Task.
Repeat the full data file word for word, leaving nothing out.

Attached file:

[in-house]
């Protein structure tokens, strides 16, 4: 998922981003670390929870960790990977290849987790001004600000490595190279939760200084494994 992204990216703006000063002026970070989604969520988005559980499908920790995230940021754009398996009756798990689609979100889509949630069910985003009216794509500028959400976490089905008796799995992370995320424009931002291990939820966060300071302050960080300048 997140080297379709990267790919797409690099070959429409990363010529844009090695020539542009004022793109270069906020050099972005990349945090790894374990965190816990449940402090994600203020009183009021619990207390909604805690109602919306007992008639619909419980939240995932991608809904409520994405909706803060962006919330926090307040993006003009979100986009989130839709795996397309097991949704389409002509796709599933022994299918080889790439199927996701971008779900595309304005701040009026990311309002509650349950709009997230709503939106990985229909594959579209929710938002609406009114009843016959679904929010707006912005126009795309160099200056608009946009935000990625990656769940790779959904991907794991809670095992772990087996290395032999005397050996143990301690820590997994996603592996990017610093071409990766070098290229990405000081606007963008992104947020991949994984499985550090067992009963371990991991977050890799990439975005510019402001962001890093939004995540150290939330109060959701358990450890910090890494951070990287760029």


[in-house]
């Protein structure tokens, strides 16, 4: 998922981003670390929870960790990977290849987790001004600000490595190279939760200084494994 992204990216703006000063002026970070989604969520988005559980499908920790995230940021754009398996009756798990689609979100889509949630069910985003009216794509500028959400976490089905008796799995992370995320424009931002291990939820966060300071302050960080300048 997140080297379709990267790919797409690099070959429409990363010529844009090695020539542009004022793109270069906020050099972005990349945090790894374990965190816990449940402090994600203020009183009021619990207390909604805690109602919306007992008639619909419980939240995932991608809904409520994405909706803060962006919330926090307040993006003009979100986009989130839709795996397309097991949704389409002509796709599933022994299918080889790439199927996701971008779900595309304005701040009026990311309002509650349950709009997230709503939106990985229909594959579209929710938002609406009114009843016959679904929010707006912005126009795309160099200056608009946009935000990625990656769940790779959904991907794991809670095992772990087996290395032999005397050996143990301690820590997994996603592996990017610093071409990766070098290229990405000081606007963008992104947020991949994984499985550090067992009963371990991991977050890799990439975005510019402001962001890093939004995540150290939330109060959701358990450890910090890494951070990287760029």